How long each type of wine can REALLY last once opened – and the best ways to keep it tasting fresh
- A wine merchant has shared how long wine lasts after opening the bottle
- Sean Menzes said oxidation takes place as oxygen interacts with the wine
- The type of wine, how it’s store and the amount in the bottle are all key factors
A wine merchant has revealed how long different drops last once opened – and how to make each stay fresh a little longer.
Sean Menzes, from Australia, said when a wine bottle is cracked open oxidation begins to take place – a chemical reaction in which the wine is exposed to oxygen.
The amount of time the alcohol will last is dependent on the type of wine, how it’s stored and how much is left in the bottle.
Wine merchant Sean Menzes said when a wine bottle is cracked open oxidation begins to take place – a chemical reaction in which the wine is exposed to oxygen. The amount of time the alcohol will last is dependent on the type of wine, how it’s stored and how much is left in the bottle (stock image)
Mr Menzes told Australian alcohol retailer Dan Murphy’s an open bottle of white wine or rosé will last between three and five days if kept cool in the fridge.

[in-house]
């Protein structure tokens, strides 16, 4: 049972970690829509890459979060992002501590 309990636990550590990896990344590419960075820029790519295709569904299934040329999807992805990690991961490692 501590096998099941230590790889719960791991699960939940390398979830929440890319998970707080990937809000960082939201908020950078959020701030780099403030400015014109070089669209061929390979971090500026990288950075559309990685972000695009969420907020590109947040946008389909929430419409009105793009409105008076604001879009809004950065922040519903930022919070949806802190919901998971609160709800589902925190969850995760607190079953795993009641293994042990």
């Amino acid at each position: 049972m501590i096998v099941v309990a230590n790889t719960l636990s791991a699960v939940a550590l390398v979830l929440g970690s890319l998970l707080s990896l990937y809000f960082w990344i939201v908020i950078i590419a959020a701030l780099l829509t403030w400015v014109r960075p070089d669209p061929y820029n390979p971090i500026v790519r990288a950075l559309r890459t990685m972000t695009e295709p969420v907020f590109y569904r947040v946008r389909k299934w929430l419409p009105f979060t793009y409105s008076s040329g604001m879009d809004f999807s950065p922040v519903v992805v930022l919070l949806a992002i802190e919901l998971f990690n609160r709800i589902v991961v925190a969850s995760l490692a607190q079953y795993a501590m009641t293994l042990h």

Sparkling wine will only last one to two days once opened, so it’s best to invest in a good quality bottle stopper or enjoy a bottle with others.
In winter, opened bottles of red wine will last between four and five days, but in summer due to the heat it’ll last two to three days.
It’s also recommended to store red wine in a dark place regardless if it’s open or closed.
How long does an open wine bottle last?
White wine and rosé – 3-5 days if kept refrigerated
Sparkling wine – 1-2 days, perhaps 3 if a bottle stopper is used
Red wine – 4-5 days in winter or 2-3 days in summer
Source: Dan Murphy’s
Luckily, there are a number of ways to make your leftover wine last longer.
The age-old trick of placing a teaspoon in the neck of open bottle of wine won’t do much, so Mr Menzes recommends buying a bottle stopper.
If you only have a glass or two left in a 750mL bottle, perhaps transfer it into a smaller bottle.
This will decrease the surface area and amount of air inside the bottle to slow down the oxidation process.
How to make an open wine bottle last longer
Invest in a good quality bottle stopper to prevent oxygen interfering with the wine
The age-old hack of putting a teaspoon in an open bottle likely won’t do much for sparkling wine. So opt for a sparkling stopper
Transfer leftover wine into a smaller bottle to reduce the surface area and amount of air in the bottle
Source: Dan Murphy’s